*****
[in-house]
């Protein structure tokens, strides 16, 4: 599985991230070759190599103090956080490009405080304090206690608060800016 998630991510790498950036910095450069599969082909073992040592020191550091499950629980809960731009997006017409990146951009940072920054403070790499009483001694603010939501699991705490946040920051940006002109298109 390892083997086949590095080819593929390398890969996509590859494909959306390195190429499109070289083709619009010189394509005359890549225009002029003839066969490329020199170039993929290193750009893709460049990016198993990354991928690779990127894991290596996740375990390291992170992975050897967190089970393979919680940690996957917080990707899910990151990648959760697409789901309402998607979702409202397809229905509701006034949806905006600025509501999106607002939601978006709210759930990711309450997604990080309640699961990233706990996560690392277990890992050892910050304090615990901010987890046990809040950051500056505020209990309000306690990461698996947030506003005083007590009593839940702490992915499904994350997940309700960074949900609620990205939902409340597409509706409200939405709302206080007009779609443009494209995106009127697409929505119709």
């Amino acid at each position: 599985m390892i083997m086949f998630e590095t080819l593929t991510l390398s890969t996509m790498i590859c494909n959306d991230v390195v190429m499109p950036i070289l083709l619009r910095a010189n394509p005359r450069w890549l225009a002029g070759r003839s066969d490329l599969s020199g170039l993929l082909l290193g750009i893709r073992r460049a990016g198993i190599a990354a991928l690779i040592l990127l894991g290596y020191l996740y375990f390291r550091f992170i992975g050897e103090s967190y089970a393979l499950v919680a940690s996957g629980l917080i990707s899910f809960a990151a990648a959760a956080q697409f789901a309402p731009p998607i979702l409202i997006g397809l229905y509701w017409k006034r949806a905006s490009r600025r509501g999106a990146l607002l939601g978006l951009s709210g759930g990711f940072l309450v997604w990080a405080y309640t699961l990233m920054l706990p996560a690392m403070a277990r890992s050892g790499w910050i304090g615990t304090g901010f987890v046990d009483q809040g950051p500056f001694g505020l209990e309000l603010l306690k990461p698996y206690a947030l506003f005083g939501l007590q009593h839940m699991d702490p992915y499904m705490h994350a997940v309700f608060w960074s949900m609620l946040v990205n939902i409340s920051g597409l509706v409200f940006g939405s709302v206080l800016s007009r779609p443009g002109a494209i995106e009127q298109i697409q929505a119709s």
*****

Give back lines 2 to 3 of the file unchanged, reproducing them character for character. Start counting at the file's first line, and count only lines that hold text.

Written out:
């Protein structure tokens, strides 16, 4: 599985991230070759190599103090956080490009405080304090206690608060800016 998630991510790498950036910095450069599969082909073992040592020191550091499950629980809960731009997006017409990146951009940072920054403070790499009483001694603010939501699991705490946040920051940006002109298109 390892083997086949590095080819593929390398890969996509590859494909959306390195190429499109070289083709619009010189394509005359890549225009002029003839066969490329020199170039993929290193750009893709460049990016198993990354991928690779990127894991290596996740375990390291992170992975050897967190089970393979919680940690996957917080990707899910990151990648959760697409789901309402998607979702409202397809229905509701006034949806905006600025509501999106607002939601978006709210759930990711309450997604990080309640699961990233706990996560690392277990890992050892910050304090615990901010987890046990809040950051500056505020209990309000306690990461698996947030506003005083007590009593839940702490992915499904994350997940309700960074949900609620990205939902409340597409509706409200939405709302206080007009779609443009494209995106009127697409929505119709």
């Amino acid at each position: 599985m390892i083997m086949f998630e590095t080819l593929t991510l390398s890969t996509m790498i590859c494909n959306d991230v390195v190429m499109p950036i070289l083709l619009r910095a010189n394509p005359r450069w890549l225009a002029g070759r003839s066969d490329l599969s020199g170039l993929l082909l290193g750009i893709r073992r460049a990016g198993i190599a990354a991928l690779i040592l990127l894991g290596y020191l996740y375990f390291r550091f992170i992975g050897e103090s967190y089970a393979l499950v919680a940690s996957g629980l917080i990707s899910f809960a990151a990648a959760a956080q697409f789901a309402p731009p998607i979702l409202i997006g397809l229905y509701w017409k006034r949806a905006s490009r600025r509501g999106a990146l607002l939601g978006l951009s709210g759930g990711f940072l309450v997604w990080a405080y309640t699961l990233m920054l706990p996560a690392m403070a277990r890992s050892g790499w910050i304090g615990t304090g901010f987890v046990d009483q809040g950051p500056f001694g505020l209990e309000l603010l306690k990461p698996y206690a947030l506003f005083g939501l007590q009593h839940m699991d702490p992915y499904m705490h994350a997940v309700f608060w960074s949900m609620l946040v990205n939902i409340s920051g597409l509706v409200f940006g939405s709302v206080l800016s007009r779609p443009g002109a494209i995106e009127q298109i697409q929505a119709s």